One of my favorite scenes from the Divine Comedy takes place when Dante and Virgil arrive to the gates of the City of Dis. While crossing the river Styx, Dante is confronted by a wrathful soul who is wallowing in the muck and mire of that marsh. Dante recognizes the soul as that of Filippo Argenti an enemy of Dante’s from Florence who was likely responsible for Dante’s exile.

Dante records his words to Filippo, (Canto VIII of Mark Musa’s translation of Dante’s Divine Comedy) writing,

And then I said to him: “May you weep and wail,
stuck here in this place forever, you damned soul,
for, filthy as you are, I recognize you. ”

Apparently justified in his anger at the injustice, Dante is nevertheless not justified in holding on to his resentment. After this encounter Dante and Virgil are unable to pass through the gates of the City of Dis and are stuck there. Just as Filippo is stuck in wrath, Dante is stuck –unable to move forward, hung up in resentment, unable to let go and forgive.

Dante writes Virgil’s consoling words this way, and I find in them words which are a help to us who are stuck on our own roads, unable to go back or move forward. Virgil points Dante to this task: “feed your weary spirit with comfort and good hope.” I’ve taken this as Dante’s encouragement to us to take and feed upon the sacrament. Here is Christ’s body is our comfort and in the cup which he will only drink with us anew after resurrection is our good hope. Virgil’s words to Dante are,

“…Do not fear, the journey we are making
none can prevent: such power did decree it.

Wait here for me and feed your weary spirit
with comfort and good hope; you can be sure
I will not leave you in this underworld.”

With this he walks away. He leaves me here
the gentle father, and I stay, doubting, and battling
with my thoughts of “yes”–but “no.”

In this poem I attempt to imagine further Dante’s experience at the gates of the City of Dis, and I take a stab at Dante’s own terza rima in order to do so. If it’s helpful, you may listen to me read the poem via the player below.

Here I stand, battling these thoughts, “yes”—and “no.”
As fear floods, washes over, and through
“Oh, why did I take this journey below?”

Locked out by hate, furies bar the way into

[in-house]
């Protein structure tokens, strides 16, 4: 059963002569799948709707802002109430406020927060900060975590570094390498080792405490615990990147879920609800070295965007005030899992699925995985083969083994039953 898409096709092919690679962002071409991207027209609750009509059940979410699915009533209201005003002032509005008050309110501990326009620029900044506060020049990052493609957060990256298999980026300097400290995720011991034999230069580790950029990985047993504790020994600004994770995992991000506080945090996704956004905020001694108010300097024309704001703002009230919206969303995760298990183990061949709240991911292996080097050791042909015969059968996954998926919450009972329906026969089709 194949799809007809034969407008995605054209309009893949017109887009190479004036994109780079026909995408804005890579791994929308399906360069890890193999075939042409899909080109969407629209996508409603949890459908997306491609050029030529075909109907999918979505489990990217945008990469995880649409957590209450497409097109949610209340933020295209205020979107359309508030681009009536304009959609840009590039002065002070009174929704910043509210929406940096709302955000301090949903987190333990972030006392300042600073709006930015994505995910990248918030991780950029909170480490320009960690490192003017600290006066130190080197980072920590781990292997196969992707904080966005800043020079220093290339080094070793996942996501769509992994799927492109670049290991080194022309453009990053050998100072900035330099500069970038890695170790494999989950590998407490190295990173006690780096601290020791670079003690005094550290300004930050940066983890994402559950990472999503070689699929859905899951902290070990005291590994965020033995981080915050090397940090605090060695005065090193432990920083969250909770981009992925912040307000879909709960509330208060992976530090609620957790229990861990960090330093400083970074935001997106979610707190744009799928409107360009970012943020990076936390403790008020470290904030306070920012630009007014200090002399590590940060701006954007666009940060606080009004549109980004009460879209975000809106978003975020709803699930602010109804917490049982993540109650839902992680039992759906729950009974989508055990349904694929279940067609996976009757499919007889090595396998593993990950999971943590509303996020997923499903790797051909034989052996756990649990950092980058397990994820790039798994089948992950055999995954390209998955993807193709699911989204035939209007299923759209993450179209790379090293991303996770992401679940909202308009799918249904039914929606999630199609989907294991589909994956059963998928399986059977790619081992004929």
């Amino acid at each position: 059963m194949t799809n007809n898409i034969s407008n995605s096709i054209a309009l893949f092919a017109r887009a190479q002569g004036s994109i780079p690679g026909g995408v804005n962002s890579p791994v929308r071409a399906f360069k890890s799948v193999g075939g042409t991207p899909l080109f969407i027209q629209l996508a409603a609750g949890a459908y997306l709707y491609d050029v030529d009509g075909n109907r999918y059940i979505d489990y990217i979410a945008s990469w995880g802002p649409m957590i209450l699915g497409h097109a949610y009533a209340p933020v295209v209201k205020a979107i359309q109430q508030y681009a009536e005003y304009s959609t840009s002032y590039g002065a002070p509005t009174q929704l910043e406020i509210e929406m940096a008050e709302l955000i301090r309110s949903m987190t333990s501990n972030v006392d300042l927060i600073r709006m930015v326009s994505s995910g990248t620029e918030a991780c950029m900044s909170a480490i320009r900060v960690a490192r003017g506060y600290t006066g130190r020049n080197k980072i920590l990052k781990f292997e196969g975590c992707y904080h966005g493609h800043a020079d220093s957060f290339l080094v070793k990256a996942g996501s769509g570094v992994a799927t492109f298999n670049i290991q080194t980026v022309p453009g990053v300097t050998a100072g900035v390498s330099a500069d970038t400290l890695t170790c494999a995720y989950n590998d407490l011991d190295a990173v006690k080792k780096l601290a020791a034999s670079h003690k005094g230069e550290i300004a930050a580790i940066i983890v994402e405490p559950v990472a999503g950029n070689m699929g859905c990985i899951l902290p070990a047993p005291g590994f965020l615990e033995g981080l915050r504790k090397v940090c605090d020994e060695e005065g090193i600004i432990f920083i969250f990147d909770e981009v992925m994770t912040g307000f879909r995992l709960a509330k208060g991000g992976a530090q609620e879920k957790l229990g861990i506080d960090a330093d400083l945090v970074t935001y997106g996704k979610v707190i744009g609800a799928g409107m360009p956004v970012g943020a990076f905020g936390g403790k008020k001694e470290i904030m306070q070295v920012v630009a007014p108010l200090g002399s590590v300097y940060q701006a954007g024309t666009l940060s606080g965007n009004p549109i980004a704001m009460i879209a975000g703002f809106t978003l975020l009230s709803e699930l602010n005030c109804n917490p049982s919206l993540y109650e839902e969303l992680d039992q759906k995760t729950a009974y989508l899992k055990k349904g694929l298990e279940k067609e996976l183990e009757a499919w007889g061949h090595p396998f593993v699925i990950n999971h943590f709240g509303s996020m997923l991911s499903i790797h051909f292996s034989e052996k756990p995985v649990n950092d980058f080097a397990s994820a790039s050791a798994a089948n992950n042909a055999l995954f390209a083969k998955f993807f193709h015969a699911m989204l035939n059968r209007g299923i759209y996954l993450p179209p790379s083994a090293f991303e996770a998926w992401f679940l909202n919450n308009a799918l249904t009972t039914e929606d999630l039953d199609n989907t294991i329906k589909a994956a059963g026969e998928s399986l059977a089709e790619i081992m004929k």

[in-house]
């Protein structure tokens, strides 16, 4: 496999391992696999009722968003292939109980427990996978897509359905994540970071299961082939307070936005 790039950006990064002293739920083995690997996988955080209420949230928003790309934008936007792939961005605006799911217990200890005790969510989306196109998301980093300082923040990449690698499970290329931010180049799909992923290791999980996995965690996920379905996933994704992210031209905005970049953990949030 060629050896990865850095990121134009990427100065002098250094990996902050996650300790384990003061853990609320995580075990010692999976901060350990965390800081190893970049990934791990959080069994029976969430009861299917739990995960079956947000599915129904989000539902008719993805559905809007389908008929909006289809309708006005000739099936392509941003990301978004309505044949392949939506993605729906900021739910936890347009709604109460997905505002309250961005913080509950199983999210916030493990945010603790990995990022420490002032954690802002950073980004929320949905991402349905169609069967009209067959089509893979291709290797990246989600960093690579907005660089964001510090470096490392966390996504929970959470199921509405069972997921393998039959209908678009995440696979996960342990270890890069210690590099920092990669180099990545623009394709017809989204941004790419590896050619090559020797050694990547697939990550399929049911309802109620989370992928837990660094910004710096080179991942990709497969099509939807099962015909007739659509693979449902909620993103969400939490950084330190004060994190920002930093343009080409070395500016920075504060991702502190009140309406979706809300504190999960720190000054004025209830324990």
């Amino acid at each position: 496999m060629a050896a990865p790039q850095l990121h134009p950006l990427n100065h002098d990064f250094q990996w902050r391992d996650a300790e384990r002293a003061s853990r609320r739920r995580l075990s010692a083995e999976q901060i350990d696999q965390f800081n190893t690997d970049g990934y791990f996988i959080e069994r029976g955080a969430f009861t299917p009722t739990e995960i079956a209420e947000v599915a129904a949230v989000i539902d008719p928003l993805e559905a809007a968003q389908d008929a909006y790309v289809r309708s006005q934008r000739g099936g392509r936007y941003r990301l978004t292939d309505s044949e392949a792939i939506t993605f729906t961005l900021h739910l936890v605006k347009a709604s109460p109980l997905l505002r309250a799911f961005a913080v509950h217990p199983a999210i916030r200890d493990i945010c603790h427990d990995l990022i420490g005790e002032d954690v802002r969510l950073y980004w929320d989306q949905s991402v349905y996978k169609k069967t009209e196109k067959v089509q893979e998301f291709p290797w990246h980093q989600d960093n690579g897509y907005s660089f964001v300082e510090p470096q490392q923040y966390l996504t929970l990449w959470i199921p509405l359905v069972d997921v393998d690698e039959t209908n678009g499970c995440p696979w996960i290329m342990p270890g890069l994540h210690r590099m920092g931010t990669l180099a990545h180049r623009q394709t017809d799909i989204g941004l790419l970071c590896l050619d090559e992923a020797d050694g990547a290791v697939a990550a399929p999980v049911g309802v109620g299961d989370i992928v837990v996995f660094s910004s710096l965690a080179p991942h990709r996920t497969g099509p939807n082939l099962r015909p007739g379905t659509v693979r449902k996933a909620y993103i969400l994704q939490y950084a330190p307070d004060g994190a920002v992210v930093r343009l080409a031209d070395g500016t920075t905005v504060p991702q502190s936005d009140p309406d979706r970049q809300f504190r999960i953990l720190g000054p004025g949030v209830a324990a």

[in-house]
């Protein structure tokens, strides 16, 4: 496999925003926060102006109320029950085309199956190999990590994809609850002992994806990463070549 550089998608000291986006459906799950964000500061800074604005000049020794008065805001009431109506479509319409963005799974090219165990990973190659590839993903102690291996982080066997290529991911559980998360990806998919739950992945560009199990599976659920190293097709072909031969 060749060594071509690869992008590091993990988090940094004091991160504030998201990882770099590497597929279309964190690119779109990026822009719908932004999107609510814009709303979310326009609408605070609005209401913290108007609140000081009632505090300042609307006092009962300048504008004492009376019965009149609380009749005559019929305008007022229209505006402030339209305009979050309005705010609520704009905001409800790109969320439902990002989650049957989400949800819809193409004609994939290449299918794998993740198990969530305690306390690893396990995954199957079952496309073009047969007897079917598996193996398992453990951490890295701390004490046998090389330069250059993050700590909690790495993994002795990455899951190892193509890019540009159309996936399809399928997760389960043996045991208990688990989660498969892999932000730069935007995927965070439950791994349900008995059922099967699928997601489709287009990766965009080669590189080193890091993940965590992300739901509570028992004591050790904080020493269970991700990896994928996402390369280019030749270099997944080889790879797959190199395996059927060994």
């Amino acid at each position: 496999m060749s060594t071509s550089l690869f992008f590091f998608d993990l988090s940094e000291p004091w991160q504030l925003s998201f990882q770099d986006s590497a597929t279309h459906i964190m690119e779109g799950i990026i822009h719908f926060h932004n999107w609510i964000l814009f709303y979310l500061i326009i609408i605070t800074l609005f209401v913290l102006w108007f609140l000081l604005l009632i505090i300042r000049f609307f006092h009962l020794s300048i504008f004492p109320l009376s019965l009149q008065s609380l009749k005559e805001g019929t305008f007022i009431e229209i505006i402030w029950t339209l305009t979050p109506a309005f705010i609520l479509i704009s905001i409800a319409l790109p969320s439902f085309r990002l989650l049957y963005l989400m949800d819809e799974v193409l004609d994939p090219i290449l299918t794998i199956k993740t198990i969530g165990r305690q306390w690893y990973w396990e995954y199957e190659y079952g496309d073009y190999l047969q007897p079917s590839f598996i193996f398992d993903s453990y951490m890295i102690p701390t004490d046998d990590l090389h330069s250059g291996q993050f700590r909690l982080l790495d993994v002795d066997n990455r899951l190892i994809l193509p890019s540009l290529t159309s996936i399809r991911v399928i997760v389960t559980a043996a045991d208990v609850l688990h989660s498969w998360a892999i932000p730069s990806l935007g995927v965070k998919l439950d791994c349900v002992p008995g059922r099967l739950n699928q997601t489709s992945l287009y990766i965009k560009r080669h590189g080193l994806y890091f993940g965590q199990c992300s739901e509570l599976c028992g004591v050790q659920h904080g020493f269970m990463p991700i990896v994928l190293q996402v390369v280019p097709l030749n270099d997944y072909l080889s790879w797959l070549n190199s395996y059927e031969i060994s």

The City of Dis through which my path lies,
And my guide has left me alone, withdrew.

Left alone. It is here I realize
That my anger, bitter discontentment
Is bound with Filippo whom I despise.

Though dead these many years I vowed vengeance
For the wound which cast me on this road,
Not a day passes without resentment.

Carrying cursing, my hard’ning heart’s load,
Is the gorgon by which I make myself stone
Demanding requite, of all that I’m owed.

This is my hell, condemned, stuck here alone.
I am caught, ensnared, hopeless for a way
Out of this mis’ry of hate, death, and bone.

A wordless poet with nothing to say
Can only trust the counsel of his guide
And though weary, not give into dismay.

He said my journey would not be denied
On comfort and good hope feed as I wait
I am not alone; see the bread and wine.

He will not leave me, but will liberate,
Will free me from chains, will unlock the door;
By his own descent, he will re-create

Off’ring the love never dared hope for.

© Randy Edwards 2017
Artwork: The Barque of Dante. 1822. oil on canvas. 189 × 241 cm (74.4 × 94.9 in). Paris, Musée du Louvre.

One thought on “Stuck Here

  1. Amen

    Douglas R Sonnenburg

    On Mar 30, 2017 6:44 AM, “with backward mutters of dissevering power” wrote:

    > randamir posted: “One of my favorite scenes from the Divine Comedy takes > place when Dante and Virgil arrive to the gates of the City of Dis. > While crossing the river Styx, Dante is confronted by a wrathful soul who > is wallowing in the muck and mire of that marsh. Dante rec” >

    Like

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